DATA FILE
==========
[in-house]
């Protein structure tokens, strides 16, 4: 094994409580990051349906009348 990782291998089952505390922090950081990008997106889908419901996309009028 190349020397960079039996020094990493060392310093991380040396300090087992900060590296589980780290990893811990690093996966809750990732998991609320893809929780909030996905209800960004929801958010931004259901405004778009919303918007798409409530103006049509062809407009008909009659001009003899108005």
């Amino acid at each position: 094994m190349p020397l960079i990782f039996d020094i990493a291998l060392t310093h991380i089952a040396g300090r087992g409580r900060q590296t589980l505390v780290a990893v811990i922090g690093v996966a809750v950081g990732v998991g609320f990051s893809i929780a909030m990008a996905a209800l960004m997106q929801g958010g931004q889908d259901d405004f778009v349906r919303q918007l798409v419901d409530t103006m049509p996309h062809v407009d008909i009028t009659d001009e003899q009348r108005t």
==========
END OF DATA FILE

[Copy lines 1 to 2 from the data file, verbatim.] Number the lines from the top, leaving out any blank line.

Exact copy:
[in-house]
């Protein structure tokens, strides 16, 4: 094994409580990051349906009348 990782291998089952505390922090950081990008997106889908419901996309009028 190349020397960079039996020094990493060392310093991380040396300090087992900060590296589980780290990893811990690093996966809750990732998991609320893809929780909030996905209800960004929801958010931004259901405004778009919303918007798409409530103006049509062809407009008909009659001009003899108005």